The problem with the premise in the headline is I hope evident, since the meaning of education runs far wider than monetary value, but if you're paying £9000 tuition you are going to be attentive to the value you're receiving for that money, educational or otherwise. The key point in this post is that "Universities, because they’re acting like businesses, don’t have as much goodwill from the general population anymore." I mean, sure, they provide a service, people might reason, but it's no big deal if they go out of business, just like any other commercial enterprise. What would make universities indispensable? Well, there are many good examples - things like fire services, roads, police, water supply. Not only do we need them, we will make sure government keeps supporting them because they're available mostly for free and affordably to everybody. I don't think this is Doug Belshaw's point, but it's certainly mine.
Two groups separated by a shared goal: how academic managers and lecturers have embraced the introduction of digital technologies in UK Higher Education
Xue Zhou, Melania Milecka-Forrest, Research in Learning Technology, 2021/01/15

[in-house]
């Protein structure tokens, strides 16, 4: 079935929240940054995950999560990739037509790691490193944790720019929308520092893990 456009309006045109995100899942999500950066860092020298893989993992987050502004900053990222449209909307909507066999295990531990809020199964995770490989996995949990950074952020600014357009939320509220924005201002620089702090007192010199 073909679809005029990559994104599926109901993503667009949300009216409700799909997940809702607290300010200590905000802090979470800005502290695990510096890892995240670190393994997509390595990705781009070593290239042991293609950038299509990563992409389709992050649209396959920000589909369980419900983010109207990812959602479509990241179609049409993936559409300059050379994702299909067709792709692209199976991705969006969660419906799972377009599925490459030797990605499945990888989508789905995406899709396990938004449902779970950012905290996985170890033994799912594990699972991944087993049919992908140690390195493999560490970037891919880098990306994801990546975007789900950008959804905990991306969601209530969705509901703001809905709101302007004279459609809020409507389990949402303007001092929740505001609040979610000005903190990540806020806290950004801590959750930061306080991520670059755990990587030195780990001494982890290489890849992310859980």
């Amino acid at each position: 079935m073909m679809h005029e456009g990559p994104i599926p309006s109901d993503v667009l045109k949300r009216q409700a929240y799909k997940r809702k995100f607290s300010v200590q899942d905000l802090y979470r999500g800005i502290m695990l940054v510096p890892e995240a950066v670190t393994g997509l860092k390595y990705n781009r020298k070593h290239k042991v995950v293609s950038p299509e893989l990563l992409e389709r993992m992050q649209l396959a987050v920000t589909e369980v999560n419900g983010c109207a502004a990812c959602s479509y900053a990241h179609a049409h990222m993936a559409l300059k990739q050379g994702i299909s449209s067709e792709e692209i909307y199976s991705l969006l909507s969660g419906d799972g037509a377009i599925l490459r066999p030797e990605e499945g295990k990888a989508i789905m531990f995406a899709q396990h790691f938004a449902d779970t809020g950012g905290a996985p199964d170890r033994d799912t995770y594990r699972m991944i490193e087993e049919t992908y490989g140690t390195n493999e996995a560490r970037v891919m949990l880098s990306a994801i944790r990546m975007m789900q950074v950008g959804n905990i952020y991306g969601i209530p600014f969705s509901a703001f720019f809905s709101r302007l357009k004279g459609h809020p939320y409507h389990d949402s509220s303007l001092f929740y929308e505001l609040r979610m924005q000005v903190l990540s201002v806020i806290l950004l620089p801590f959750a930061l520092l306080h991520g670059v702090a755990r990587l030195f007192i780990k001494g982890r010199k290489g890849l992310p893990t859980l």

This paper (18 page PDF) examines "differences and similarities in the perception of digital technology by lecturers and academic managers." While I'm not even remotely a fan of 'perception' research papers (they are not to my mind 'research' but rather a collection of opinions presented as research) I felt the contrast in roles here was worth considering. Basically, the paper concludes that the two groups have different motivations (at least, among the 20 people, um, 'sampled', for this study). There's a longish list, but if I had to summarize them (an admittedly subjective perception), the teachers were more worried about student experiences while managers were focused more on outcomes.
Citations are an important part of any information ecosystem (so much so that pretty much every post in OLDaily is in essence a citation). They are also core to the reliability and authority of Wikipedia, which has a policy that any assertion be backed with a citation to a published source. This article describes a citation template in use by Wikipedia that has a single parameter: the index of the citation in Wikidata. The Wikidata record, meanwhile, has a range of citation properties that will be familiar to learning designers. The project has a lot readers can dig into - here is the Source MetaData project page, which includes a roadmap, a research bot, and implementation in a programming language called Lua (this is the first I've ever heard of Lua).
It's interesting that Blackboard would post this, because I would expect the company maintains strong relations with Online Program Management (OPM) companies, but maybe not. Anyhow, the post reflects the general dissatisfaction with OPM contracts that appeared to be beneficial when online learning was just a sideline but which became a burden when online learning was the institution's only option during a pandemic. Since we're not likely to return to the Days Before there is incentive to part ways with OPM contracts, and this post is the briefest (but useful) guideline.
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